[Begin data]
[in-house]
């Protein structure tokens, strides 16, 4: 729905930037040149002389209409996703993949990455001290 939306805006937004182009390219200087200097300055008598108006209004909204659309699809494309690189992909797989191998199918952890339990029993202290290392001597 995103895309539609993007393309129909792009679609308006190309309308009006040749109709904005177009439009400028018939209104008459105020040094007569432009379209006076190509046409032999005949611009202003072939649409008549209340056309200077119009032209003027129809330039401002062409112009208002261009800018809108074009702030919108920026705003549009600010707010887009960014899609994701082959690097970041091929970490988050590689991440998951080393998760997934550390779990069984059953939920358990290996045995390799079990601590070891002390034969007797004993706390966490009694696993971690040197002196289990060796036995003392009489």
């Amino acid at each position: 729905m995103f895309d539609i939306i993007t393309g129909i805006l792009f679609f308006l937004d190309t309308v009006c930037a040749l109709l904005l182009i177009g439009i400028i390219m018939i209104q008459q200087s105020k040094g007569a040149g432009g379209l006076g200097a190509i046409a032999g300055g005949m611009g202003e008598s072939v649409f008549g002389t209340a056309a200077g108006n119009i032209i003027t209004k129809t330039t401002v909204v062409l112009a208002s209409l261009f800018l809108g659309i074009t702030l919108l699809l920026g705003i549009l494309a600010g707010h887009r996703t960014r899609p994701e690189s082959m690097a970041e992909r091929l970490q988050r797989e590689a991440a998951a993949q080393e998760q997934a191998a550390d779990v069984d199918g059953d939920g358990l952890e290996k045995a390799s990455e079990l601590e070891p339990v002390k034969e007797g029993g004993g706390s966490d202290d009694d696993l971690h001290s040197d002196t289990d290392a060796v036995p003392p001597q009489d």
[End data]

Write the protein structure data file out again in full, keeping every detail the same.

[in-house]
């Protein structure tokens, strides 16, 4: 729905930037040149002389209409996703993949990455001290 939306805006937004182009390219200087200097300055008598108006209004909204659309699809494309690189992909797989191998199918952890339990029993202290290392001597 995103895309539609993007393309129909792009679609308006190309309308009006040749109709904005177009439009400028018939209104008459105020040094007569432009379209006076190509046409032999005949611009202003072939649409008549209340056309200077119009032209003027129809330039401002062409112009208002261009800018809108074009702030919108920026705003549009600010707010887009960014899609994701082959690097970041091929970490988050590689991440998951080393998760997934550390779990069984059953939920358990290996045995390799079990601590070891002390034969007797004993706390966490009694696993971690040197002196289990060796036995003392009489």
């Amino acid at each position: 729905m995103f895309d539609i939306i993007t393309g129909i805006l792009f679609f308006l937004d190309t309308v009006c930037a040749l109709l904005l182009i177009g439009i400028i390219m018939i209104q008459q200087s105020k040094g007569a040149g432009g379209l006076g200097a190509i046409a032999g300055g005949m611009g202003e008598s072939v649409f008549g002389t209340a056309a200077g108006n119009i032209i003027t209004k129809t330039t401002v909204v062409l112009a208002s209409l261009f800018l809108g659309i074009t702030l919108l699809l920026g705003i549009l494309a600010g707010h887009r996703t960014r899609p994701e690189s082959m690097a970041e992909r091929l970490q988050r797989e590689a991440a998951a993949q080393e998760q997934a191998a550390d779990v069984d199918g059953d939920g358990l952890e290996k045995a390799s990455e079990l601590e070891p339990v002390k034969e007797g029993g004993g706390s966490d202290d009694d696993l971690h001290s040197d002196t289990d290392a060796v036995p003392p001597q009489d």